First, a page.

Cyber bullying followed Loveland victim after HS

Posted at 8:52 PM, Sep 10, 2015
and last updated 2015-09-10 22:52:39-04

Better technology not only allows our teens to communicate more with friends, but with enemies too. Cyber bullying is a big problem and its impacting one Loveland teen every day.

Claudia Muscott is now a freshman at the University of Northern Colorado, but has been dealing with the bullying on her Tumblr social media account since her senior year at Loveland High School.

The messages are too vulgar to print, but at times, tell Claudia to kill herself.  One message saying, “It’s not cyber bullying if it’s true.”

“It made me feel awful about myself for a little bit because someone thought that about me," said Muscott.  "It still makes me think of myself and it never puts a pretty image in your head."

Loveland High School looked into the claims and deferred to Loveland Police once their investigation started.

The Thompson School District released a statement on the issue to 7NEWS.  It reads:

“District staff investigated the incident in question and also referred it to the Loveland Police Department.  Thompson School District believes that all students are entitled to a safe and secure school environment, conducive to teaching and learning that is free from threat, harassment and any type of bullying behavior.  The district has adopted specific policy and regulation language that recognizes the seriousness of bullying and outlines the steps that it follows when incidents of this type are reported.”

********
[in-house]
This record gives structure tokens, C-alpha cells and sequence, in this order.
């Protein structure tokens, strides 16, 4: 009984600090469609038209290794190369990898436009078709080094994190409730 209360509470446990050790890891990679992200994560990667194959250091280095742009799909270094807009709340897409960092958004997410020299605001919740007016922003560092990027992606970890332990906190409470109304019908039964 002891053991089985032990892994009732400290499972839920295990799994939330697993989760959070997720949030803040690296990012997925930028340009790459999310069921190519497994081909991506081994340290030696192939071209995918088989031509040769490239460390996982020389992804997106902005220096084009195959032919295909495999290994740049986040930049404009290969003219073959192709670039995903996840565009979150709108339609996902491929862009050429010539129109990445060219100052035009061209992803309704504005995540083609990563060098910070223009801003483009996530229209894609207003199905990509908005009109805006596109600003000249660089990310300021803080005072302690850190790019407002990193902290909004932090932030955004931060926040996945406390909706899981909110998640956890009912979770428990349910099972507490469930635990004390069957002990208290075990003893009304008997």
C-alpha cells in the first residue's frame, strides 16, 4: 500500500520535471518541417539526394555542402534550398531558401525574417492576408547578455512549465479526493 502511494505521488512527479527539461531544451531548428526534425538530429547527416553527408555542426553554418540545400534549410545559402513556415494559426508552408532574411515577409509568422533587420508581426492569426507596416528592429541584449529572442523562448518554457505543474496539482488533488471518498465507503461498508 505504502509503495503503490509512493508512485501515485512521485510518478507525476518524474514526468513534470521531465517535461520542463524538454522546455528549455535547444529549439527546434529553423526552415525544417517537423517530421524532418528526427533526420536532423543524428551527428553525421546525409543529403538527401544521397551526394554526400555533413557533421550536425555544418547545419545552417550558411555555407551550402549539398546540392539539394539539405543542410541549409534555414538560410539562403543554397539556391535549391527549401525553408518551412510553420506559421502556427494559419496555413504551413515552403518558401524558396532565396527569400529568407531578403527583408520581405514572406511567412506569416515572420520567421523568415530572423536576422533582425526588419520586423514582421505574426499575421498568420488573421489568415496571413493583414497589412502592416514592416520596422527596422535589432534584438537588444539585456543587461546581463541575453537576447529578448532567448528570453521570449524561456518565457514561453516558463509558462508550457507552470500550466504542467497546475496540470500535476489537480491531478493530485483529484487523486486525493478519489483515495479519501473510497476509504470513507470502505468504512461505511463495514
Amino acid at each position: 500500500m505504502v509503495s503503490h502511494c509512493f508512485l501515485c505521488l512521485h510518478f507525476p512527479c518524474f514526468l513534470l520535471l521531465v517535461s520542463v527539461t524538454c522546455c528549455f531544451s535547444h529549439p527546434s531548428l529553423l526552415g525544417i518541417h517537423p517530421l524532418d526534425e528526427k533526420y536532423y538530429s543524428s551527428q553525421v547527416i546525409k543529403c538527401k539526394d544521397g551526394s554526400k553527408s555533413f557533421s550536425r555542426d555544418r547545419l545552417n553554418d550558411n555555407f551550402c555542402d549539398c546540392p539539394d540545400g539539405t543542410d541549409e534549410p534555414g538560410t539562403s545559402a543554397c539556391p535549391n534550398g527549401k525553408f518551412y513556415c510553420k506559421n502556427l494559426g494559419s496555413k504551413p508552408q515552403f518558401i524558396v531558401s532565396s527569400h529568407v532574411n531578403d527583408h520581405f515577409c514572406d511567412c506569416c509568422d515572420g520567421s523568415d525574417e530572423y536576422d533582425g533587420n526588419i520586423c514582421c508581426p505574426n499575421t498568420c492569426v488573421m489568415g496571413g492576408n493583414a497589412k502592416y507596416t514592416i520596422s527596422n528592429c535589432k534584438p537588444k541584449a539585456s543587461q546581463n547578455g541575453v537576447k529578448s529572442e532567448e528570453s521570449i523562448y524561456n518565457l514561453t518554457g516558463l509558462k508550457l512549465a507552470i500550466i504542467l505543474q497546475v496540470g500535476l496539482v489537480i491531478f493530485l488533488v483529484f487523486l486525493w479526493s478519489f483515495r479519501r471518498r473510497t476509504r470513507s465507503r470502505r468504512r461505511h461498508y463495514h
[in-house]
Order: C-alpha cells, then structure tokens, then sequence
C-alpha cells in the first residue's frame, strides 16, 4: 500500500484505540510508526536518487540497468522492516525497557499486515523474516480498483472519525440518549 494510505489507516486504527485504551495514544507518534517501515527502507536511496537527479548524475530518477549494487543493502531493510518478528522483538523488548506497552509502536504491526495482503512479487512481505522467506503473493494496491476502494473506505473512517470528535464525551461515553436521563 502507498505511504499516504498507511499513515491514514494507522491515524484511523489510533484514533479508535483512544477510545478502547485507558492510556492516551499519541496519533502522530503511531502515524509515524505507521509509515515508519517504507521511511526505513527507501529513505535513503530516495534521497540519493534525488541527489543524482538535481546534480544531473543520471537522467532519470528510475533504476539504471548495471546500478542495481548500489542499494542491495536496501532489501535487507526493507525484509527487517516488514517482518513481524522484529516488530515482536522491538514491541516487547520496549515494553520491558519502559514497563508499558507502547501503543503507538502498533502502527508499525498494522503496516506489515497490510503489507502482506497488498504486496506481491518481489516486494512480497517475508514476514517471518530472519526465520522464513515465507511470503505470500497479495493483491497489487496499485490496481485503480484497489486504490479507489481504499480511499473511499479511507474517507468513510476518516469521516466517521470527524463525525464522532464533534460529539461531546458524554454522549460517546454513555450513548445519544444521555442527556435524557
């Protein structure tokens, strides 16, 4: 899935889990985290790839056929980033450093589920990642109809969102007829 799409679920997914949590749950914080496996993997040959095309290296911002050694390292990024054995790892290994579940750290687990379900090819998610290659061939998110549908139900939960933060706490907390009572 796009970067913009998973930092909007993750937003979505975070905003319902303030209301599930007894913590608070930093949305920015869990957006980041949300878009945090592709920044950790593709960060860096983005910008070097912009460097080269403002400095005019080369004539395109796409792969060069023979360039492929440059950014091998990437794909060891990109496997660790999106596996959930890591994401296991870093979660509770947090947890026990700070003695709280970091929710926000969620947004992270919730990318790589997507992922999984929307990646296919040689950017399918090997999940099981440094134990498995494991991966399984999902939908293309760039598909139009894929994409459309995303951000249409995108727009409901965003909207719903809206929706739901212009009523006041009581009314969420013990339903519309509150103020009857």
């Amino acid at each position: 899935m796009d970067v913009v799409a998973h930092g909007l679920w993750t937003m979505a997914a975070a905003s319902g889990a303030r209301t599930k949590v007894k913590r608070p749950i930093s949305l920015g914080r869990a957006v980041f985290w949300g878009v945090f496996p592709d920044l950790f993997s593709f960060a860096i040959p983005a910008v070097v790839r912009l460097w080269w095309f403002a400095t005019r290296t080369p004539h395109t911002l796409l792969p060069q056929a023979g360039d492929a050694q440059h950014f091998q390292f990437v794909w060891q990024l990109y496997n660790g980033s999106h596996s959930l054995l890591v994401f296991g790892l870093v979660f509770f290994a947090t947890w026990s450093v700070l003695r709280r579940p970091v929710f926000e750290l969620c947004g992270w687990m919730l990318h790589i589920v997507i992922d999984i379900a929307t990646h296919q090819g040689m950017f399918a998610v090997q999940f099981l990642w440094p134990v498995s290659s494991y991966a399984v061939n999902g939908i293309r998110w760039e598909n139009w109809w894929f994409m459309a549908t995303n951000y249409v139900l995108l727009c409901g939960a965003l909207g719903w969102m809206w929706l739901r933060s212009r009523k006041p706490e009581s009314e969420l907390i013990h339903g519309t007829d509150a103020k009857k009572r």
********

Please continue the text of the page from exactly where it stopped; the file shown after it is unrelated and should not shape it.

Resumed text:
Loveland Police investigators tell 7NEWS, they’ve looked into the incident and have requested IP address information on the account from Tumblr.  Police tell 7NEWS the information comes from a Denver area address, but police weren’t able to pin it down to a specific offender.

Muscott says her bully quit once she graduated high school in the spring of 2015, but started back up Labor Day weekend sending messages to Muscott’s newly formed Tumblr account.

"It's not appropriate for anyone to do this or for anyone to be treated like this, I wouldn't wish this upon anyone and if I ever met this person I would probably just ask them like why," said Muscott.

Now, Muscott wants other people going through this type of bullying to know that it will get better and the reliance on support from friends, family and loved ones is critical.

"It does get better, more than likely people will stand behind you, they'll support you, they'll love you through it," said Muscott.